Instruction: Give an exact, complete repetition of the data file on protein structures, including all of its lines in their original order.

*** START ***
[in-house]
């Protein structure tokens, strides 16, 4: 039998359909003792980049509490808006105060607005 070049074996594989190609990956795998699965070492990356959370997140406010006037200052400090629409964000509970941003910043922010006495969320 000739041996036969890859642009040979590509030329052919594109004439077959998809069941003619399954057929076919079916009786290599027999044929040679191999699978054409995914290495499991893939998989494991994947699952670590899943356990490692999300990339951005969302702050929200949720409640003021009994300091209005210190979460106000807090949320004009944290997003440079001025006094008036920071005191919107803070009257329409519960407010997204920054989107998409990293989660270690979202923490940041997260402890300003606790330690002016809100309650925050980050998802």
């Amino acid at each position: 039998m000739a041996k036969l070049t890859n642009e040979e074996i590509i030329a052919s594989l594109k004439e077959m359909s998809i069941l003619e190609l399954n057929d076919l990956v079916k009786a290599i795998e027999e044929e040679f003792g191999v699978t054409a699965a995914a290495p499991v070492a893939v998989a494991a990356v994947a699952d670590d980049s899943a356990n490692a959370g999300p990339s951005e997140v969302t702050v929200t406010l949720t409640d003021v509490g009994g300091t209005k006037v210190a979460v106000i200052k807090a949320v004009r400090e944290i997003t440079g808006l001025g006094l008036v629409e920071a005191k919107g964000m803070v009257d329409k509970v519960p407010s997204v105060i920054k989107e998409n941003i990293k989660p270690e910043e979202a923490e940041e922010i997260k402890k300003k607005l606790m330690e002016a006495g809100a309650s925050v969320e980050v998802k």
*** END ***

[in-house]
């Protein structure tokens, strides 16, 4: 039998359909003792980049509490808006105060607005 070049074996594989190609990956795998699965070492990356959370997140406010006037200052400090629409964000509970941003910043922010006495969320 000739041996036969890859642009040979590509030329052919594109004439077959998809069941003619399954057929076919079916009786290599027999044929040679191999699978054409995914290495499991893939998989494991994947699952670590899943356990490692999300990339951005969302702050929200949720409640003021009994300091209005210190979460106000807090949320004009944290997003440079001025006094008036920071005191919107803070009257329409519960407010997204920054989107998409990293989660270690979202923490940041997260402890300003606790330690002016809100309650925050980050998802």
């Amino acid at each position: 039998m000739a041996k036969l070049t890859n642009e040979e074996i590509i030329a052919s594989l594109k004439e077959m359909s998809i069941l003619e190609l399954n057929d076919l990956v079916k009786a290599i795998e027999e044929e040679f003792g191999v699978t054409a699965a995914a290495p499991v070492a893939v998989a494991a990356v994947a699952d670590d980049s899943a356990n490692a959370g999300p990339s951005e997140v969302t702050v929200t406010l949720t409640d003021v509490g009994g300091t209005k006037v210190a979460v106000i200052k807090a949320v004009r400090e944290i997003t440079g808006l001025g006094l008036v629409e920071a005191k919107g964000m803070v009257d329409k509970v519960p407010s997204v105060i920054k989107e998409n941003i990293k989660p270690e910043e979202a923490e940041e922010i997260k402890k300003k607005l606790m330690e002016a006495g809100a309650s925050v969320e980050v998802k």